All posts by Princeton Public Library

FEBRUARY PROGRAMS

Due to distributor contracts, we cannot list movie titles here. Please call the Circulation Desk if you would like more information about a particular movie night: 815-875-1331, ext 200. All movies are free and open to all.

Monday Night Movies
Feb 6, 5:30 pm
Feb 13, 5:30 pm
Feb 20 LIBRARY CLOSED FOR PRESIDENTS’ DAY HOLIDAY
Feb 27, 5:30 pm

No Widmark Wednesday Movie this month

In-Person Preschool Storytime and Craft
Tues, Feb 7, 10:30 am – Planets, Circles and Circle drawing/tracing activity
Tues, Feb 14, 10:30 am
– Hearts and Tissue paper suncatcher heart
Tues, Feb 21, 10:30 am
– Ice cream and Homemade ice cream in a bag activity
Tues, Feb 28, 10:30 am
– Shapes and Hanging mobile craft (we’ll supply cutouts and small objects for the mobiles, but feel free to bring your own as well)

Wednesday, Feb 1, 5:30 pm Princeton Knitting & Crochet Group (Formerly Chicks with Sticks) Experienced and novice knitters and crocheters are welcome to join in this social crafting time.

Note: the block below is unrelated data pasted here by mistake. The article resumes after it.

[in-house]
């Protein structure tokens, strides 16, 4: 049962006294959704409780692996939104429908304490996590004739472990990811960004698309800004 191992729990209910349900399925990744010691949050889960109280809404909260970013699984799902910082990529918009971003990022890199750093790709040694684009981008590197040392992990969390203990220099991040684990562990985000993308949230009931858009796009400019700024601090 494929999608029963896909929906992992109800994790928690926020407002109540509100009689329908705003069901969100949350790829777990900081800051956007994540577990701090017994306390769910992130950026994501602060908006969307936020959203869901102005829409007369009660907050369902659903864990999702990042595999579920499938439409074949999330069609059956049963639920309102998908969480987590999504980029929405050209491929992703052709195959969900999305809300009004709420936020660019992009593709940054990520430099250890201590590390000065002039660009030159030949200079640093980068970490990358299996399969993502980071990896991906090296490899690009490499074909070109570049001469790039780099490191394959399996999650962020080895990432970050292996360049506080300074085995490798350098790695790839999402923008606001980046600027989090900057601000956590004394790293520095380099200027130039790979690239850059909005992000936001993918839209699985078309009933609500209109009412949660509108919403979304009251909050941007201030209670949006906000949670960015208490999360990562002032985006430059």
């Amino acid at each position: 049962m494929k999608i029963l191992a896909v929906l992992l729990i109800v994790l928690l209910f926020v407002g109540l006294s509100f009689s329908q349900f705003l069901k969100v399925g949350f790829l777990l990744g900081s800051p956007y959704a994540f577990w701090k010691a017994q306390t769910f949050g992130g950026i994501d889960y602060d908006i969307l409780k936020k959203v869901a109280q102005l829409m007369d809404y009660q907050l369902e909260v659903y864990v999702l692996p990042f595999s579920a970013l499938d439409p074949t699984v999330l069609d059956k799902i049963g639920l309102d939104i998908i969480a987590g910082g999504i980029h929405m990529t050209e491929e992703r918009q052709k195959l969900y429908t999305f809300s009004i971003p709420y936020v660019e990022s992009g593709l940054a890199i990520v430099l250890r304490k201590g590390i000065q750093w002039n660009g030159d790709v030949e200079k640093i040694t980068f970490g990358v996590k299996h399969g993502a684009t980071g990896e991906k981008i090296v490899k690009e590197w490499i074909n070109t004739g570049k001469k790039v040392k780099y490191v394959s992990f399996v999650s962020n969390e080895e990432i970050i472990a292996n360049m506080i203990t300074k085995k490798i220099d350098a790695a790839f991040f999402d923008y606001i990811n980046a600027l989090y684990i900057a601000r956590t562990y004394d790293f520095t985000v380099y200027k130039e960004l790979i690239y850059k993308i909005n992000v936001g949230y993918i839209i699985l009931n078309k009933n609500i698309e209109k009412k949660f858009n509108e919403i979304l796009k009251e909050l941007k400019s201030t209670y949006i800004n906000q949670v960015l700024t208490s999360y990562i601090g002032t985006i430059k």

Thursday, Feb 2, 5:30 pm This month’s Read ‘Em and Weed Gardening Group discussion topic will cover planning your spring garden: drafting ideas and making a seed schedule. All levels of gardening enthusiasts are encouraged to stop in.

Wednesday, Feb 8, 7-7:45 pm Illinois Libraries Present: Saying Yes to Your Story—A Conversation with Kwame Alexander Join us for an evening of inspiration and conversation with best-selling and award-winning children’s and young adult author and poet, Kwame Alexander, author of the Newbery Award winning book, The Crossover, Newbery Honor/Caldecott Medal winning book, The Undefeated, and most recently, An American Story, for an Illinois Libraries Present event for young people and their families. Kwame will share ways to say yes to your story and persist in the face of rejection as he shares his own publishing journey. As a creator of more than 36 books, Kwame will energize our community to harness the power of words and storytelling for change! Please note that this program will be presented live without a recording. REGISTER HERE